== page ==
MOUNT KISCO, N.Y. – The Benefit Shop Foundation Inc. will present a far-ranging auction Oct. 23 during its monthly Red Carpet event, spanning the globe and the centuries to bring bidders a wide variety of notable and fine items. Offerings range from a notable collection of African carvings to a mix of contemporary paintings, antique primitives, French porcelain, Asian art and antiques from many countries. Bid absentee or live online through LiveAuctioneers.
“This auction stretches across time – and the world,” said Pam Stone, owner and founder of the Benefit Shop Foundation. “I am particularly excited to debut an African ethnographica collection, which was put together over decades by a New York- and Paris-based dealer and longtime collector, whose son took over the business and is now selling select pieces from their longtime clients. We will be featuring this collection over several auctions into early next year, starting with this month’s offering of colorful wedding masks, fetish and reliquary statues, feather hats and more.”
Among the collection highlights is an oversized carved wooden mask ($300-$1,500) from the Bobo in Burkina Faso or the Fang peoples in Cameroon with etched motifs of varying wild animals such as lions, elephants, giraffes and buffalo, symbolizing the relationship between animals and humans. The 49-inch-tall mask has incised eyes, a triangular nose and an open mouth.
Another expected standout is a carved wood figural statue ($100-$1,000) from the Bete people in the Ivory Coast of a male figure with etched patterns throughout the body. Having metal nailhead details along the hairline and a rope and iron metal necklace, the statue measures approximately 27½ by 8¼ inches, including its wood base.
Shields are also well represented, including a carved shield with a center face ($100-$1,000) made by the Basongye tribe (Songye) people in Zaire with center face by the Basongye (now the Democratic Republic of the Congo). The shield measures 19 by 11½ inches and is painted in tones of cream from kaolin, red and natural dark wood, with an etched face set in relief in the center. Another carved and painted Zulu shield from South Africa ($100-$1,000) would look striking hung on a wall. Painted in tones of blue, cream and dark brown, the shield has a 19½- inch diameter.
After Africa, the auction crisscrosses the globe, moving into Europe with a Danish MCM Borge Mogensen-style drop-front desk in teak ($200-$400) having three lower dovetailed drawers; an early 19th century French Empire marble and bronze portico mantel clock ($400-$800) with an unsigned white face, possibly porcelain, behind a glass door, signed “S.H. Paris,” 21 inches tall; a Franz Hermle & Sons ornate German clock ($100-$200), 18 by 8 by 4½ inches; and a pair of French Art Deco glass and brass wall sconces ($50-$150) in a Rene Lalique style, having an intricate design of geometric and floral motif on frosted shades with glass inserts measuring 8 by 7 inches.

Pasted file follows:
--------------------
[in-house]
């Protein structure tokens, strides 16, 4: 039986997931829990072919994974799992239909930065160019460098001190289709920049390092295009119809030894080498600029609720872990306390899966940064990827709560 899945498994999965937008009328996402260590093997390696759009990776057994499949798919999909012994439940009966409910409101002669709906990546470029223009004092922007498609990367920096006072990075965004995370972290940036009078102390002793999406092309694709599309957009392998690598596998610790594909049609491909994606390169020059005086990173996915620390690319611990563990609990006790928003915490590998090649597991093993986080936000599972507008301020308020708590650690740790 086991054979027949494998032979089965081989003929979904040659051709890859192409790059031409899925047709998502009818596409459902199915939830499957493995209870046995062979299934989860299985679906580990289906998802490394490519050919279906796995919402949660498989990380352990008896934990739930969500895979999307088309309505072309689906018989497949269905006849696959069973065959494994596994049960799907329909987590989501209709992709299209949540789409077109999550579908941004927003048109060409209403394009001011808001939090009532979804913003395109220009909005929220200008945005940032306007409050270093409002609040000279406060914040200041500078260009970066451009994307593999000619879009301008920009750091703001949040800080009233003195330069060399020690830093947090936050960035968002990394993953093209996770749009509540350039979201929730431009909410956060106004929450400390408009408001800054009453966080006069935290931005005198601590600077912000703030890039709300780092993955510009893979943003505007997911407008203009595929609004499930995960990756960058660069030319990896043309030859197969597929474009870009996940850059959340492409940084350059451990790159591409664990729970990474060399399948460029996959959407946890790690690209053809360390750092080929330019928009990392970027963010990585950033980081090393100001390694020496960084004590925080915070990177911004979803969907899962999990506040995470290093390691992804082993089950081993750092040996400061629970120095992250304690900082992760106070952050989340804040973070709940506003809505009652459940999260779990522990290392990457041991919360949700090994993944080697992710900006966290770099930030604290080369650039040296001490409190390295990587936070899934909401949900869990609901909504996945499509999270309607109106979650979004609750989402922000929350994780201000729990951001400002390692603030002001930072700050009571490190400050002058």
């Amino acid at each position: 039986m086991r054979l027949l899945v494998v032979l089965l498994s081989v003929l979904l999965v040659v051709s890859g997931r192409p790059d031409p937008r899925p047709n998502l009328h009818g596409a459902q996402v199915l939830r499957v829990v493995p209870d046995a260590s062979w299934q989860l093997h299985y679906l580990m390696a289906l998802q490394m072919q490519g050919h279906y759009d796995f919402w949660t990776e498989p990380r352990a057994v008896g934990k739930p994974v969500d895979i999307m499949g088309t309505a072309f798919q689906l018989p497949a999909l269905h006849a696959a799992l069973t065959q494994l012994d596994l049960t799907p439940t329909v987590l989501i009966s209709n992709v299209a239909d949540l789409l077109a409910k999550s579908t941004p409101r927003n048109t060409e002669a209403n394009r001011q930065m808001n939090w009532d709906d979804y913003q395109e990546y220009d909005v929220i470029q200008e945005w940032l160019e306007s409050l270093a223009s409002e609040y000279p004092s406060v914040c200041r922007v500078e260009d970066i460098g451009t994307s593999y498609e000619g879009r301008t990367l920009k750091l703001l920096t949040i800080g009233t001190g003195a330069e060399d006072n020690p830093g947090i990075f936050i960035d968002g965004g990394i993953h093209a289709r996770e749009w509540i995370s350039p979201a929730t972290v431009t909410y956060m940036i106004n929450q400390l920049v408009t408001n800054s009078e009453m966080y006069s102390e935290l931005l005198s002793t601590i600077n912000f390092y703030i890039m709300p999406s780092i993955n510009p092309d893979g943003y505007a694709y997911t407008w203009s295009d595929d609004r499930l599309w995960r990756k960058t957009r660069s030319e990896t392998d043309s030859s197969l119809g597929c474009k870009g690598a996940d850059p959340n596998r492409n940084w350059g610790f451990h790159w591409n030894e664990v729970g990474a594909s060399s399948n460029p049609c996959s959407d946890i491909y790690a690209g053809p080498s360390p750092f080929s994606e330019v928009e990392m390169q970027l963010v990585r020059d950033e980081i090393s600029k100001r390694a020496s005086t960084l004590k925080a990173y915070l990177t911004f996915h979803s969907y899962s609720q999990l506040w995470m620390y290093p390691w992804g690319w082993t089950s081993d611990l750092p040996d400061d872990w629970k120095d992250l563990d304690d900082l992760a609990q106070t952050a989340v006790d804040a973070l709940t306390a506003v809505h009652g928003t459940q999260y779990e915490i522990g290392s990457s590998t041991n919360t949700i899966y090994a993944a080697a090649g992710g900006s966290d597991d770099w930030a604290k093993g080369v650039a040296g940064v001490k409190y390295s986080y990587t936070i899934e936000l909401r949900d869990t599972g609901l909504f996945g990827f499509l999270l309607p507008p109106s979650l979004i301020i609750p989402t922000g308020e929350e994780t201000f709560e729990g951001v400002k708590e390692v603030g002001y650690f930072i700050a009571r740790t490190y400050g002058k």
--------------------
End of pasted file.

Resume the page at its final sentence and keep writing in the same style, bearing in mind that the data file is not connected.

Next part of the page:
Besides being geographically diverse, auction offerings range in eras from the 17th century to contemporary pieces. Highlights include an antique wooden spinning wheel standing 48 inches tall ($100-$150), a circa 1890 antique hand-crank butter churn ($50-$200) having a stenciled cow design and stenciled company name in block print “Bronson & Townsend Co, New Haven,” and an 18th century English chinoiserie secretary desk ($500-$1,000) with Oriental scenes against a black lacquer background and gold-tone painted trim and highlights.
Other examples of chinoiserie in the auction include a 25-inch-tall signed double-handled ceramic vase with dragon heads ($100-$200) and a black lacquered painted cabinet ($50-$100) with various Asian figural garden scenes and gold-tone painted borders and brass-tone metal hardware, approximately 36 by 16 by 22 inches.
A collection of more than a dozen pieces of Old Paris porcelain will be represented in the auction, including a pair of circa 1870 vases ($100-$400) with hand-painted gilt decorations on a magenta, porcelain white and French blue ground, 16 inches tall.
The midcentury modern era is led by six Frank Gehry for Knoll “Hat Trick” chairs ($1,000-$3,000) that were inspired by the apple crates he played on as a child. Each chair is marked on its underside with the Knoll logo, Gehry’s signature and the date of production. Among contemporary lots is a sculptural suspension light ($300-$500) made of intertwined silver-tone metal rings joined together by white toned metal molecular design, 50 by 42 by 50 inches.
Fine art is another category well represented in the auction and echoes the themes of this auction with artworks spanning the globe and across eras. Two mixed media paintings by Alexander Rutsch (Austrian, 1916-1997) have attracted significant presale interest: a portrait of actress Anjelica Huston ($1,000-$10,000) featuring various gestural strokes in tones of blue, green and red, and an abstracted portrait ($500-$5,000) having various gestural strokes in blue, green, orange and saffron.
Other artworks on offer include a signed Giorgio de Chirico (Italian, 1888-1978) oil on paper portrait ($500-$5,000) of a woman in shades of pink, blue and teal; and a signed and numbered Charles Fazzino 3D Pop-Art composition ($500-$1,500) titled Vadeling at Vail.
Rounding out the auction are a vintage porcelain Asian foo dog ($80-$160) in tones of plum and light cerulean, 13 inches tall; a pair of vintage Asian intricately carved bone figurals ($70-$140) of a male and female, 12 inches tall, and a vintage Salterini Ivy Leaf wrought iron couch and table ($500-$1,000).
For more information, contact the Benefit Shop Foundation at 914-864-0707.